“Using the VLE allowed these students to still connect and communicate with other students. Lessons continued through the use of updated content, creating and adding embedded video support, and posting messages with the Calendar and Activity Feed tools. Using course email, instant messaging, and feedback, much more timely and interactive responses occurred between students and teachers who were online at the same time. Generally, it was felt that because of the VLE, having inclement weather days did not necessarily mean that we also lost instructional days.” – Kevin Gray, math teacher at Thousand Islands Secondary School in UCDSB.

"“Generally, it was felt that because of the VLE, having inclement weather days did not necessarily mean that we also lost instructional days."

Kevin Gray, math teacher at Thousand Islands Secondary School in UCDSB

Dynamic duo shares a love for teaching and their thoughts on the VLE

Natasha Charpentier and Rob Goodbun are teachers at Almonte District High School, a small rural school near Ottawa. Natasha teaches English, social sciences, and history; Rob teaches geography (both blended and online). Natasha and Rob have both been teaching for well over 20 years and have stated that “the VLE is essential to our daily teaching, both online and for day school blended models. We couldn’t teach without it.” Natasha, a self-described “hyper planner,” prefers to create her own content and course material in the VLE. Rob creates and edits his content pages regularly. They both use the Announcements feature for their blended classes to attach daily work, including handouts, notes, videos, and instructions. Their use of the Announcements feature allows the class to know what is coming while also giving students who missed a class the opportunity to quickly and easily access the missed content. Another VLE feature they use is the Assignments feature, which allows students to quickly submit work, letting them meet deadlines and receive timely feedback.

“We also love that students can use the Pulse app to remain on track in terms of getting notifications for calendar items, new announcements, emails, etc. For parents and students, using the VLE builds confidence in the teacher and the school, as students are never lost or missing key information.” – Natasha Charpentier and Rob Goodbun, UCDSB educators.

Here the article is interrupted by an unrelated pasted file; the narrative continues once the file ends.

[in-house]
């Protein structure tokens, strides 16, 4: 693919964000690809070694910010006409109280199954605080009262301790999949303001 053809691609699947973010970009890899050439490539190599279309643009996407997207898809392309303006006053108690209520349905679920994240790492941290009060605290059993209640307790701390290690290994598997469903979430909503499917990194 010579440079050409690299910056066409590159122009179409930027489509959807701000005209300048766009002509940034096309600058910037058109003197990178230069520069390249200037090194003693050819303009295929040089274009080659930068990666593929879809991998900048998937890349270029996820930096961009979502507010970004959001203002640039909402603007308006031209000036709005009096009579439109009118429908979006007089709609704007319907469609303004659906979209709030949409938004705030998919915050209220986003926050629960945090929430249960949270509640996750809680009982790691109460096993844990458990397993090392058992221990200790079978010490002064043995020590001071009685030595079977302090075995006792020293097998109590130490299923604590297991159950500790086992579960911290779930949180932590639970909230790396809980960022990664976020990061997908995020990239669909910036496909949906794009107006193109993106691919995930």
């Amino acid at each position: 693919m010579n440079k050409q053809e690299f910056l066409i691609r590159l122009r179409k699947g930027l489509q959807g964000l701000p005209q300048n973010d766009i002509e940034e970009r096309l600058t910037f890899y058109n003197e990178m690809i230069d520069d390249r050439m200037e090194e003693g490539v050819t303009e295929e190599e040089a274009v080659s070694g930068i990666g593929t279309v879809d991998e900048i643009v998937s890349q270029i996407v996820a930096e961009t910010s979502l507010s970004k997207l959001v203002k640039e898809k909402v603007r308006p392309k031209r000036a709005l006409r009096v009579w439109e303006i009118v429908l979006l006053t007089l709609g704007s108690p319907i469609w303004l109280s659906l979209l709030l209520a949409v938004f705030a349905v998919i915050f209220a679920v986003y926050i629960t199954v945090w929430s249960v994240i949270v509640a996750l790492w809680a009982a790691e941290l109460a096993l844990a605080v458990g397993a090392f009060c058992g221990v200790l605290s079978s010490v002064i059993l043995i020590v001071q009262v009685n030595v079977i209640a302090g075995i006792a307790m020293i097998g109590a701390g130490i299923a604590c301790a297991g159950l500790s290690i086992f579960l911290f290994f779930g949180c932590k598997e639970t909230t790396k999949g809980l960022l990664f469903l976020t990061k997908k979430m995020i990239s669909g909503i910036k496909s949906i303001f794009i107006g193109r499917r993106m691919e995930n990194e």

boy with headphones on laptop

Supporting school closures and class absences using the VLE

Natasha and Rob both told us that during inclement weather days their classes don’t have to skip a beat, because the course instructions are already in the VLE and pop up automatically. Students are not required to log in from home, so engagement does vary, but Natasha has had multiple students contact her to say they had already logged in to the VLE and submitted work for the next day. During catch-up in school the following day, these students were able to lead the discussion in groups by taking on a leadership role with their peers. She stated that it was “a memorable experience” and has repeated it for several
other snow days.

“We have used other types of programs, but so far the VLE offers the most inclusive model for us. It’s almost a one-stop shop… Most importantly, the Announcement tool allows us to keep a year-by-year record of the timelines of what we did each day. We always import the announcements from the previous semester/year, editing as we go, so that we are roughly following the plan for the semester and simply deleting items we no longer use, creating new announcements as necessary, and even adjusting the time they might be released. The VLE keeps us so organized, and if kids are away, they know exactly what is going on!” – Natasha Charpentier and Rob Goodbun, UCDSB educators.

Natasha has also used the VLE to support students who were out on holiday with their families. Here are some of the ways that the VLE supports Natasha’s students:

  • A student was going to miss the first 10 days of the semester. Natasha directed him to the class VLE page, and the student was able to follow along and submit work without being in the classroom.
  • Students who miss school days because of sports (OFSAA) are able to follow along and catch up on missed material prior to an upcoming unit test.
  • Students who miss class while working on group work and projects can connect with classmates through Portfolio to get their answers or facilitate and plan for presentations.

Accessing the VLE

Ontario’s VLE is a dynamic learning platform powered by D2L’s Brightspace. The VLE is provided by the Ministry of Education at no cost to Ontario publicly funded school boards. Ontario’s VLE includes tools to support digital portfolios, assignments, rubrics, lessons linked to curriculum expectations, quizzes, and much more! All K-12 public school teachers in Ontario have free access to Ontario’s VLE.

To get the VLE for your classroom or school, reach out to your TELT contact or email [email protected].